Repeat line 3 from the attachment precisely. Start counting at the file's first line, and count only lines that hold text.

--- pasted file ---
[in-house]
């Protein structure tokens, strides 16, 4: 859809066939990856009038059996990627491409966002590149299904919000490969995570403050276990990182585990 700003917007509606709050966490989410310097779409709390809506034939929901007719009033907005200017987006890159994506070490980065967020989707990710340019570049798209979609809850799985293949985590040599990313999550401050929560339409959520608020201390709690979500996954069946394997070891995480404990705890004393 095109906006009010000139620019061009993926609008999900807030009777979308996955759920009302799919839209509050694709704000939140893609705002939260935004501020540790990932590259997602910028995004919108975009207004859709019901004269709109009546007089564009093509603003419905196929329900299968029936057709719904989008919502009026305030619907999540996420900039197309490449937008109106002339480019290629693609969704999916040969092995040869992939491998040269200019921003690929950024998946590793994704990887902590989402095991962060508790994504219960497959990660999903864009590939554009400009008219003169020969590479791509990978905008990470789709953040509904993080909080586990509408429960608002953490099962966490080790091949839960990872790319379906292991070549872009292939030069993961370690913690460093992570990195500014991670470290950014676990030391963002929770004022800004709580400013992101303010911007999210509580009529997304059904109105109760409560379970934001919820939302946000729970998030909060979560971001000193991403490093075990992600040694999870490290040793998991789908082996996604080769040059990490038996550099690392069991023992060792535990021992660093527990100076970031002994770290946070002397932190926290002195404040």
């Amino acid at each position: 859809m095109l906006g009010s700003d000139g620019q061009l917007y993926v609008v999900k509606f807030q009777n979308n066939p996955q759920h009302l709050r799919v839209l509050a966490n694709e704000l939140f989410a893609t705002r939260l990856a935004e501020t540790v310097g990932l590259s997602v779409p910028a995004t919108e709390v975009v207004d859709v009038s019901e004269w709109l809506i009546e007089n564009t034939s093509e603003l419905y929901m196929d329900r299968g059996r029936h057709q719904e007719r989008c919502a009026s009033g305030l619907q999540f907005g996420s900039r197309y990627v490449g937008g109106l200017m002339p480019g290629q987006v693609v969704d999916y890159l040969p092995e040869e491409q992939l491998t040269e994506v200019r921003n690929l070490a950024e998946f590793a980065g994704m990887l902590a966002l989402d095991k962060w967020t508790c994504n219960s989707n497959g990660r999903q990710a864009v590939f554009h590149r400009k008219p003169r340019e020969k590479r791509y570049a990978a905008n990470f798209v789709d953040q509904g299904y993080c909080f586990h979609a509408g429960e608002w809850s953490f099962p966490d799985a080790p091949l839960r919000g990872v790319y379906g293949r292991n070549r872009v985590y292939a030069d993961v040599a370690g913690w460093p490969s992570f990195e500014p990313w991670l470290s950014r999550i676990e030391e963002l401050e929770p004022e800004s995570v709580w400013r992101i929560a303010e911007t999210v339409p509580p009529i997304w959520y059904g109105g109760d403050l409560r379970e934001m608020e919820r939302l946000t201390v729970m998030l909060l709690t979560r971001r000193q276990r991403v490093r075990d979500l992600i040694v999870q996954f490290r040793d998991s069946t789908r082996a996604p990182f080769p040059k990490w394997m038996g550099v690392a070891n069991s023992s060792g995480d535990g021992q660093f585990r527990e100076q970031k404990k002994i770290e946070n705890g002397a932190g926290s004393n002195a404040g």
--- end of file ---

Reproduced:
């Amino acid at each position: 859809m095109l906006g009010s700003d000139g620019q061009l917007y993926v609008v999900k509606f807030q009777n979308n066939p996955q759920h009302l709050r799919v839209l509050a966490n694709e704000l939140f989410a893609t705002r939260l990856a935004e501020t540790v310097g990932l590259s997602v779409p910028a995004t919108e709390v975009v207004d859709v009038s019901e004269w709109l809506i009546e007089n564009t034939s093509e603003l419905y929901m196929d329900r299968g059996r029936h057709q719904e007719r989008c919502a009026s009033g305030l619907q999540f907005g996420s900039r197309y990627v490449g937008g109106l200017m002339p480019g290629q987006v693609v969704d999916y890159l040969p092995e040869e491409q992939l491998t040269e994506v200019r921003n690929l070490a950024e998946f590793a980065g994704m990887l902590a966002l989402d095991k962060w967020t508790c994504n219960s989707n497959g990660r999903q990710a864009v590939f554009h590149r400009k008219p003169r340019e020969k590479r791509y570049a990978a905008n990470f798209v789709d953040q509904g299904y993080c909080f586990h979609a509408g429960e608002w809850s953490f099962p966490d799985a080790p091949l839960r919000g990872v790319y379906g293949r292991n070549r872009v985590y292939a030069d993961v040599a370690g913690w460093p490969s992570f990195e500014p990313w991670l470290s950014r999550i676990e030391e963002l401050e929770p004022e800004s995570v709580w400013r992101i929560a303010e911007t999210v339409p509580p009529i997304w959520y059904g109105g109760d403050l409560r379970e934001m608020e919820r939302l946000t201390v729970m998030l909060l709690t979560r971001r000193q276990r991403v490093r075990d979500l992600i040694v999870q996954f490290r040793d998991s069946t789908r082996a996604p990182f080769p040059k990490w394997m038996g550099v690392a070891n069991s023992s060792g995480d535990g021992q660093f585990r527990e100076q970031k404990k002994i770290e946070n705890g002397a932190g926290s004393n002195a404040g």